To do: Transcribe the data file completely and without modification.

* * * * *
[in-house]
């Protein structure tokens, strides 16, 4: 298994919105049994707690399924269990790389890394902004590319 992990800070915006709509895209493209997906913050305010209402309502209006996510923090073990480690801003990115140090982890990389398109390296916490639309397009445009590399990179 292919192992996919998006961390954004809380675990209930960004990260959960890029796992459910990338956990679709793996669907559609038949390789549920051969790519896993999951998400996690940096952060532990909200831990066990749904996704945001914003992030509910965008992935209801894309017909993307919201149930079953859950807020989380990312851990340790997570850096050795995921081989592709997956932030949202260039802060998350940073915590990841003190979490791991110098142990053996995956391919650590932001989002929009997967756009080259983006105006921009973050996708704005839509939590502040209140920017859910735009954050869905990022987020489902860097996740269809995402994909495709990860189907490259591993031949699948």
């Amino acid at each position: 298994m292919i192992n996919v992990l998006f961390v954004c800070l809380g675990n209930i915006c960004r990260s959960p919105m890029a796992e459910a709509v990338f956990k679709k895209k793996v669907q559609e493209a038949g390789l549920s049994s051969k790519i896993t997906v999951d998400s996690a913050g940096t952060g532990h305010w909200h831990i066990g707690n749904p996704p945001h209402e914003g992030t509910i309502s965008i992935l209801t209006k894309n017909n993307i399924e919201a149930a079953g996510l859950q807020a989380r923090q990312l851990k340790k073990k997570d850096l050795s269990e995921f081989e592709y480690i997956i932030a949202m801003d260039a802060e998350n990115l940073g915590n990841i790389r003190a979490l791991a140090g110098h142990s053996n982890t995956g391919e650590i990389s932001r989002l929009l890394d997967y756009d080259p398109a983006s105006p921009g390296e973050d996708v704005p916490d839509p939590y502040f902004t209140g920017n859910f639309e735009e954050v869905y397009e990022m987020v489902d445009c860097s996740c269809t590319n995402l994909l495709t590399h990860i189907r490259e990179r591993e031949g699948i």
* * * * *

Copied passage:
[in-house]
């Protein structure tokens, strides 16, 4: 298994919105049994707690399924269990790389890394902004590319 992990800070915006709509895209493209997906913050305010209402309502209006996510923090073990480690801003990115140090982890990389398109390296916490639309397009445009590399990179 292919192992996919998006961390954004809380675990209930960004990260959960890029796992459910990338956990679709793996669907559609038949390789549920051969790519896993999951998400996690940096952060532990909200831990066990749904996704945001914003992030509910965008992935209801894309017909993307919201149930079953859950807020989380990312851990340790997570850096050795995921081989592709997956932030949202260039802060998350940073915590990841003190979490791991110098142990053996995956391919650590932001989002929009997967756009080259983006105006921009973050996708704005839509939590502040209140920017859910735009954050869905990022987020489902860097996740269809995402994909495709990860189907490259591993031949699948």
């Amino acid at each position: 298994m292919i192992n996919v992990l998006f961390v954004c800070l809380g675990n209930i915006c960004r990260s959960p919105m890029a796992e459910a709509v990338f956990k679709k895209k793996v669907q559609e493209a038949g390789l549920s049994s051969k790519i896993t997906v999951d998400s996690a913050g940096t952060g532990h305010w909200h831990i066990g707690n749904p996704p945001h209402e914003g992030t509910i309502s965008i992935l209801t209006k894309n017909n993307i399924e919201a149930a079953g996510l859950q807020a989380r923090q990312l851990k340790k073990k997570d850096l050795s269990e995921f081989e592709y480690i997956i932030a949202m801003d260039a802060e998350n990115l940073g915590n990841i790389r003190a979490l791991a140090g110098h142990s053996n982890t995956g391919e650590i990389s932001r989002l929009l890394d997967y756009d080259p398109a983006s105006p921009g390296e973050d996708v704005p916490d839509p939590y502040f902004t209140g920017n859910f639309e735009e954050v869905y397009e990022m987020v489902d445009c860097s996740c269809t590319n995402l994909l495709t590399h990860i189907r490259e990179r591993e031949g699948i």